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Mintz v. Dietz & Waston

UNITED STATES DISTRICT COURT SOUTHERN DISTRICT OF CALIFORNIA


November 9, 2010

NEIL MINTZ, ET AL., PLAINTIFFS,
v.
DIETZ & WASTON, INC., ET AL., DEFENDANTS.

The opinion of the court was delivered by: M. James Lorenz United States District Court Judge

ORDER DENYING PLANTIFFS' MOTION FOR RECONSIDERATION [doc. #231]

Relying on Federal Rules of Civil Procedure 59(e) and 60(b), plaintiffs seek reconsideration of the Court's March 30, 2010 Order that granted defendant's motion for summary judgment re: invalidity based on obviousness, denied plaintiffs' motion for summary judgment re: infringement and denied plaintiff's motion re: invalidity based on obviousness. [doc. #227].

1. Legal Standard

Reconsideration under Federal Rule of Civil Procedure 59(e) is appropriate "if the district court (1) is presented with newly discovered evidence, (2) committed clear error or the initial decision was manifestly unjust, or (3) if there is an intervening change in the controlling law." School Dist. No. 1J, Multnomah County, Oregon v. ACandS, Inc., 5 F.3d 1255, 1263 (9th Cir. 1993). A Rule 59(e) motion "should not be granted absent highly unusual circumstances." 389 Orange St. Partners v. Arnold, 179 F.3d 656, 665 (9th Cir. 1999). A motion to reconsider is not another opportunity for the losing party to make its strongest case, reassert arguments, or revamp previously unmeritorious arguments. Reconsideration motions do not give parties a "second bite at the apple." Neither are they devices permitting the unsuccessful party to "rehash" arguments previously presented.

Motions to reconsider are not justified on the basis of new evidence which could have been discovered prior to the court's ruling. Finally, "'after thoughts' or 'shifting of ground' do not constitute an appropriate basis for reconsideration." United States v. Navarro, 972 F. Supp. 1296, 1299 (E.D. Cal. 1999), rev'd on other grounds , 160 F.3d 1254 (9th Cir. 1998) (internal citations omitted); accord United States v. Westlands Water Dist., 134 F. Supp. 2d 1111, 1130 (E.D. Cal. 2001); see also Backlund v. Barnhart, 778 F.2d 1386, 1388 (9th Cir. 1985) (holding that a motion for reconsideration under Rule 59(e) was properly denied because "it presented no arguments that had not already been raised in opposition to summary judgment"); Costello v. United States Gov't, 765 F. Supp. 1003, 1009 (C.D. Cal. 1991) ("courts avoid considering Rule 59(e) motions where the grounds for amendment are restricted to either repetitive contentions of matters which were before the court on its prior consideration or contentions which might have been raised prior to the challenged judgment"). This rule reflects the courts' "concern[] for preserving dwindling resources and promoting judicial efficiency." Costello, 765 F. Supp. at Rule 60(b) provides the following grounds for relief from a final judgment or order:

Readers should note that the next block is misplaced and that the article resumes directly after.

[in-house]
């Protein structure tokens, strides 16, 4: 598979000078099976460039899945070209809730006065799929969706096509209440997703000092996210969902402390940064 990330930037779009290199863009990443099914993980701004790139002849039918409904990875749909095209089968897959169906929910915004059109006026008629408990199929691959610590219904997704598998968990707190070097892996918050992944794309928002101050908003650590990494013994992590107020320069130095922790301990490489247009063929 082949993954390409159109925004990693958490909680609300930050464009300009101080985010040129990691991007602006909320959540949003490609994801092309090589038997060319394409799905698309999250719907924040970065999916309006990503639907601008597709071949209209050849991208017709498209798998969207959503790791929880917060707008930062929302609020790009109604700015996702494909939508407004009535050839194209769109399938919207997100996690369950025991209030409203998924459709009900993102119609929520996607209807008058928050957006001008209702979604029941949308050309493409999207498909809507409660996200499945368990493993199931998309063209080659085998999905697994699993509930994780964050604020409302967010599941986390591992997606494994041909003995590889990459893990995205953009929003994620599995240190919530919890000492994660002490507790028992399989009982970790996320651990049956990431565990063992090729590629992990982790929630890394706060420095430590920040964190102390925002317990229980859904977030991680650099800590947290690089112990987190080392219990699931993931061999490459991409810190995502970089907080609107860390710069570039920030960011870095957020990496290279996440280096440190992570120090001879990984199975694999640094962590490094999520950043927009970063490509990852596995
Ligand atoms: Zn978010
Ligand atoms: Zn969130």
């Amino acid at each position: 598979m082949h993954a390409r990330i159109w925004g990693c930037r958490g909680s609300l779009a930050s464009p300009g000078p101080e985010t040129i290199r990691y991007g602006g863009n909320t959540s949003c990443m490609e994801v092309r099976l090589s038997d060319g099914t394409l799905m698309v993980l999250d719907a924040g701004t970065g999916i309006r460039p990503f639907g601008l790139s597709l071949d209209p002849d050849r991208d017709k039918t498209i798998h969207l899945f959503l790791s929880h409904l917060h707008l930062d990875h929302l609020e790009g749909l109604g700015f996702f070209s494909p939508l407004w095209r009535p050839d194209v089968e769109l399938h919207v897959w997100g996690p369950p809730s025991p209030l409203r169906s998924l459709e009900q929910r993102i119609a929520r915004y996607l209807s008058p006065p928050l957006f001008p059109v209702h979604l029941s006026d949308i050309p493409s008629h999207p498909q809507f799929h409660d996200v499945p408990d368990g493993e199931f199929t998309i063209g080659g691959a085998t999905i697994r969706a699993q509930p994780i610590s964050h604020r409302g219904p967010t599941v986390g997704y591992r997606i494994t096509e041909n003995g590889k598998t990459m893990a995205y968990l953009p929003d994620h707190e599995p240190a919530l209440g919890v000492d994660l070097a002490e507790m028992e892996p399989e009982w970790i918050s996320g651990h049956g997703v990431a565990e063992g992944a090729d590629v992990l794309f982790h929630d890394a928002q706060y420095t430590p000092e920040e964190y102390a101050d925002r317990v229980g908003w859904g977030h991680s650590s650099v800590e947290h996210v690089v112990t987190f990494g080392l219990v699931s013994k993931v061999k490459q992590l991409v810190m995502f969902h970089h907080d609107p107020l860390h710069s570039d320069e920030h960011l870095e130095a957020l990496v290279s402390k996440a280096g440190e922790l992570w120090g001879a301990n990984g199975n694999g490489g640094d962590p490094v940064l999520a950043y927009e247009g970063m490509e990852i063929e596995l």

(1) mistake, inadvertence, surprise, or excusable neglect;

(2) newly discovered evidence that, with reasonable diligence, could not have been discovered in time to move for a new trial under Rule 59(b);

(3) fraud (whether previously called intrinsic or extrinsic), misrepresentation, or misconduct by an opposing party;

(4) the judgment is void;

(5) the judgment has been satisfied, released or discharged; it is based on an earlier judgment that has been reversed or vacated; or applying it prospectively is no longer equitable; or

(6) any other reason that justifies relief.

Plaintiffs rely on subsections 2 and 6.

"[C]lause (6) acts as a catch-all allowing the court to grant relief for 'any other reason justifying relief from the operation of the judgment.'" Hamilton v. Newland, 374 F.3d 822, 825 (9th Cir. 2004), quoting Fed. R. Civ. P. 60(b)(6). This provision has been "used sparingly and as an equitable remedy to prevent manifest injustice." Id. (internal quotation marks and citation omitted). A party is entitled to relief under Rule 60(b)(6) if he demonstrates "extraordinary circumstances" to justify relief. Straw, 866 F.2d at 1172.